Minimal requirements in seconds per day (s/d), category 1 (diameter of the movement less than 20mm):
– average daily rate = -4 / +6
– mean variation in rates = 2
– greatest variation in rates = 5
– difference between rates in horizontal and vertical positions = -6 / +8
– largest difference in rates = 10
– thermal variation = ± 0.6
– rate-resumption = ± 5

Minimal requirements in seconds per day (s/d), category 2 (diameter of the movement equal to or larger than 20mm):
– average daily rate = -5 / +8
– mean variation in rates = 3.4
– greatest variation in rates = 7
– difference between rates in horizontal and vertical positions = -8 / +10
– largest difference in rates = 15
– thermal variation = ± 0.7
– rate-resumption = ± 6

Each uncased movement is individually tested for fifteen days, in five positions, at three different temperatures. The movements are fitted with a seconds hand and the automatic winding mechanisms are disengaged for the tests. Measurements are made daily with the aid of cameras. Based on these measurements, seven eliminatory criteria are calculated, each of which must be met (e.g., for movements of a diameter over 20 mm, the requirements, indicated in seconds/day, are noted in the table below). There is no ISO standard for quartz timepieces, but there is development in this field. ISO 10553:2003 specifies the procedure for evaluating the accuracy of quartz watches, individually and by lot, and the relationship between the accuracy tested and the accuracy classification given by the manufacturer.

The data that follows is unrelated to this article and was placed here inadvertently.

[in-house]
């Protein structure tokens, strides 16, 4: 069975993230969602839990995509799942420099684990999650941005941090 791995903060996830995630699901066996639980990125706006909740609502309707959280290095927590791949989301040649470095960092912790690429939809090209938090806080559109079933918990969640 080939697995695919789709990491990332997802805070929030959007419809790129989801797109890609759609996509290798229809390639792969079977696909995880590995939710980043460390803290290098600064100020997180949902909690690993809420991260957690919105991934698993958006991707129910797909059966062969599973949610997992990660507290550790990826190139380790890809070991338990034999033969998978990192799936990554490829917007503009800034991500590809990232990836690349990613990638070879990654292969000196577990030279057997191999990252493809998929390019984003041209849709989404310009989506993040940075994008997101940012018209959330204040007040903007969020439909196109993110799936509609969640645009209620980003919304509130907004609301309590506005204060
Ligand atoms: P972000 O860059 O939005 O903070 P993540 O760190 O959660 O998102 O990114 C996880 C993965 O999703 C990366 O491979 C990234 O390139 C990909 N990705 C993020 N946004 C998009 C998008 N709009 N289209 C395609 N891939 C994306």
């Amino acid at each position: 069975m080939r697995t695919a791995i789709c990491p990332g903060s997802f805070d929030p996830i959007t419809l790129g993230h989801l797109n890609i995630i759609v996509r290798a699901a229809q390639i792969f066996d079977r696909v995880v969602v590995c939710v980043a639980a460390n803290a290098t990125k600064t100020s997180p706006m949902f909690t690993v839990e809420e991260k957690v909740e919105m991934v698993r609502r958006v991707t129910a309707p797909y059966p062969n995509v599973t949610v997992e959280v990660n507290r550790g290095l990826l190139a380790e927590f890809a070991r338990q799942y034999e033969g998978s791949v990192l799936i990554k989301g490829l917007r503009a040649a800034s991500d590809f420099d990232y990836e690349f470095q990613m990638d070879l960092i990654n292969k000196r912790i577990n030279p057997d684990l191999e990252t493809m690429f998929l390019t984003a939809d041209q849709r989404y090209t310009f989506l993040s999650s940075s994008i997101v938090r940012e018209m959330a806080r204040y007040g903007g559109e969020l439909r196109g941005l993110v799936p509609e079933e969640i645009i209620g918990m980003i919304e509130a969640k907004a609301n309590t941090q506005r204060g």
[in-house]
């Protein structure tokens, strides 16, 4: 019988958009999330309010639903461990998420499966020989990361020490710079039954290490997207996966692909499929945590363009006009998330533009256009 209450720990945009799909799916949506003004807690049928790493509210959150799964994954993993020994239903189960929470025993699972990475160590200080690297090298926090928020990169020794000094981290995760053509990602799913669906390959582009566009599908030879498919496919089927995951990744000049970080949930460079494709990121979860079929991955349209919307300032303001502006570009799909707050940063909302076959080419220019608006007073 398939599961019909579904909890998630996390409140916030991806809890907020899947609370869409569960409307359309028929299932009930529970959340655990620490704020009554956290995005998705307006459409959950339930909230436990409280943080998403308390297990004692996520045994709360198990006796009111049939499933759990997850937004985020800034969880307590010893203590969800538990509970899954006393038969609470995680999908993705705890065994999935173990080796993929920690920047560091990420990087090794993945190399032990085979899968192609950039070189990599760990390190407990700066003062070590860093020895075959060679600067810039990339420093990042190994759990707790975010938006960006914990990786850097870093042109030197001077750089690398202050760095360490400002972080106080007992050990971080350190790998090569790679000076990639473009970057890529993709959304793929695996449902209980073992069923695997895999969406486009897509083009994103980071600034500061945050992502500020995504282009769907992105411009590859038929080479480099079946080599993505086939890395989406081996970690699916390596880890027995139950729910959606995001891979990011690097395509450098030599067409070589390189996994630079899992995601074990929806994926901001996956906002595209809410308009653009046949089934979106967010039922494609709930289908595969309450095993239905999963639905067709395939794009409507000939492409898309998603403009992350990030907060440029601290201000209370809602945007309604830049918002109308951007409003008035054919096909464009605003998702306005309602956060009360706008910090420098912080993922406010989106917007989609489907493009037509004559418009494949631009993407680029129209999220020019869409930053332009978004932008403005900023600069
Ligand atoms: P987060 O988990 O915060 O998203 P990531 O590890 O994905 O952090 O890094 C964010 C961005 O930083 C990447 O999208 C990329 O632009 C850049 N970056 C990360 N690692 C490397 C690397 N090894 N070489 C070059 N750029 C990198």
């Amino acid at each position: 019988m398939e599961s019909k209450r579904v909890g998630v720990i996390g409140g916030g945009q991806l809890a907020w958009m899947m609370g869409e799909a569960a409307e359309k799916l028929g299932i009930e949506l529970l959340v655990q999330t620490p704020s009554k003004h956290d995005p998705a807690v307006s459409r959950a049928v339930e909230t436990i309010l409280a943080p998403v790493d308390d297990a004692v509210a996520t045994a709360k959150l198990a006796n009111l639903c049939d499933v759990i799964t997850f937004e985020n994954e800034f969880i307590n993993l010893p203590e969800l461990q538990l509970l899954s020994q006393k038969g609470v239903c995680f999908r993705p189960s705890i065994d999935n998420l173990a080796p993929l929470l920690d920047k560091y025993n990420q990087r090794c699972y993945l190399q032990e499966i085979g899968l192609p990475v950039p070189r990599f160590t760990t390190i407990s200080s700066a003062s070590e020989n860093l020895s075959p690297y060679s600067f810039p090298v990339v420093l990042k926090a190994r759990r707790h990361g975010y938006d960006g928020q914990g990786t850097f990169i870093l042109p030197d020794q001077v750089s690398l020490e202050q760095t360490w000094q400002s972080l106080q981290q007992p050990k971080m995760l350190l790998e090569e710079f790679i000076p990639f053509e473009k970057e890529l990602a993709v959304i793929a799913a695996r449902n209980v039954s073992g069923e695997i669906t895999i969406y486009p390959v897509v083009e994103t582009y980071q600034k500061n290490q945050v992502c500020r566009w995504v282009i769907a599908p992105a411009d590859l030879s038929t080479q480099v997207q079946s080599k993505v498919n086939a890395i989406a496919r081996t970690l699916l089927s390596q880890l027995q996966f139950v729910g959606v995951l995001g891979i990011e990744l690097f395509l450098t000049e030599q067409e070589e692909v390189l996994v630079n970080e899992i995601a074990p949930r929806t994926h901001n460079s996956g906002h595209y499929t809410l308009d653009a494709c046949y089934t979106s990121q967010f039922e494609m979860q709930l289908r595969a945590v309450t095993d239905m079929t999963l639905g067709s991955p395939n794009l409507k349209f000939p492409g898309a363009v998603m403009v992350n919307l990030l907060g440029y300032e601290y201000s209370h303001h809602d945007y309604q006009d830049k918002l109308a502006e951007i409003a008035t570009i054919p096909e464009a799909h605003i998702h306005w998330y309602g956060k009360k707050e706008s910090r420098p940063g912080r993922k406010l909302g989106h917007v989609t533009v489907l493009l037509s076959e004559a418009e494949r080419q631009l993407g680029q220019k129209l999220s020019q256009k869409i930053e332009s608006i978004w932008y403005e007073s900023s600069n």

If you are unfamiliar with the COSC certification process or you’d just like to really go down the rabbit hole and learn much more about it, we recommend that you watch the following video. This is a video put together by our friends at Long Island Watch as a part of their “Watch and Learn” series. As is the case with all of the videos from the folks at Long Island Watch, they have done an outstanding job at putting this together. It is very much recommended to all!

What is a Certified Chronometer and how accurate is it? – Watch and Learn #32

If you prefer an additional (and shorter) video, our friends at TheWatches.tv also have a very good video that covers the COSC process. It, too, is highly recommended.

The COSC Certification – Chronometry saga n°5

 

Cite this article as: TAW Staff, "Ball Engineer II Red Label COSC Automatic," on Talk About Watches, June 21, 2018, https://talkaboutwatches.com/ball-engineer-ii-red-label-cosc-automatic-wmd/.

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About TAW Staff

The Talk About Watches staff is made up of a diverse group of dedicated watch collectors and enthusiasts with a wide ranging set of skills and interests in horology. They work hard with both Tim and Michael to bring you the most informative and in-depth information from within the watch industry and always attempt to embody the spirit of "Entertain ~ Educate ~ Inform".